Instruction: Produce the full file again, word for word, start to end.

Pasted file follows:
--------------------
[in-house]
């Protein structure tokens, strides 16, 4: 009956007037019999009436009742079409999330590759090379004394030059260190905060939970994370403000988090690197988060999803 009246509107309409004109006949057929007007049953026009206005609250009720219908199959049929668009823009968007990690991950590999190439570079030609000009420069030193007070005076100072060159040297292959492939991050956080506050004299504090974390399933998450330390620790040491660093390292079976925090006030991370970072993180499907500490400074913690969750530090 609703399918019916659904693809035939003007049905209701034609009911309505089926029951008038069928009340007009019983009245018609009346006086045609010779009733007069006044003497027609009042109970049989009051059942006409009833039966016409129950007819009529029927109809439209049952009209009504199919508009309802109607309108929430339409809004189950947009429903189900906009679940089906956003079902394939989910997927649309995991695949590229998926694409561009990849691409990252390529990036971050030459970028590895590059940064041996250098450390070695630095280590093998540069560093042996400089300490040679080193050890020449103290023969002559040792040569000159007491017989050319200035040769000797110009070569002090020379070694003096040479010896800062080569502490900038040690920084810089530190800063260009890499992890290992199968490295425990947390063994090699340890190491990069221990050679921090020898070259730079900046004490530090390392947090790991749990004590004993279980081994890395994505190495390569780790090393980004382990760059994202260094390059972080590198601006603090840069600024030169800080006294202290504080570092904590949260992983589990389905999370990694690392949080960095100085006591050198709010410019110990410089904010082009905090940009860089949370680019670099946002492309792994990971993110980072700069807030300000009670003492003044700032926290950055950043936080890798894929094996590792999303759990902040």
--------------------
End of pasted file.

[in-house]
């Protein structure tokens, strides 16, 4: 009956007037019999009436009742079409999330590759090379004394030059260190905060939970994370403000988090690197988060999803 009246509107309409004109006949057929007007049953026009206005609250009720219908199959049929668009823009968007990690991950590999190439570079030609000009420069030193007070005076100072060159040297292959492939991050956080506050004299504090974390399933998450330390620790040491660093390292079976925090006030991370970072993180499907500490400074913690969750530090 609703399918019916659904693809035939003007049905209701034609009911309505089926029951008038069928009340007009019983009245018609009346006086045609010779009733007069006044003497027609009042109970049989009051059942006409009833039966016409129950007819009529029927109809439209049952009209009504199919508009309802109607309108929430339409809004189950947009429903189900906009679940089906956003079902394939989910997927649309995991695949590229998926694409561009990849691409990252390529990036971050030459970028590895590059940064041996250098450390070695630095280590093998540069560093042996400089300490040679080193050890020449103290023969002559040792040569000159007491017989050319200035040769000797110009070569002090020379070694003096040479010896800062080569502490900038040690920084810089530190800063260009890499992890290992199968490295425990947390063994090699340890190491990069221990050679921090020898070259730079900046004490530090390392947090790991749990004590004993279980081994890395994505190495390569780790090393980004382990760059994202260094390059972080590198601006603090840069600024030169800080006294202290504080570092904590949260992983589990389905999370990694690392949080960095100085006591050198709010410019110990410089904010082009905090940009860089949370680019670099946002492309792994990971993110980072700069807030300000009670003492003044700032926290950055950043936080890798894929094996590792999303759990902040």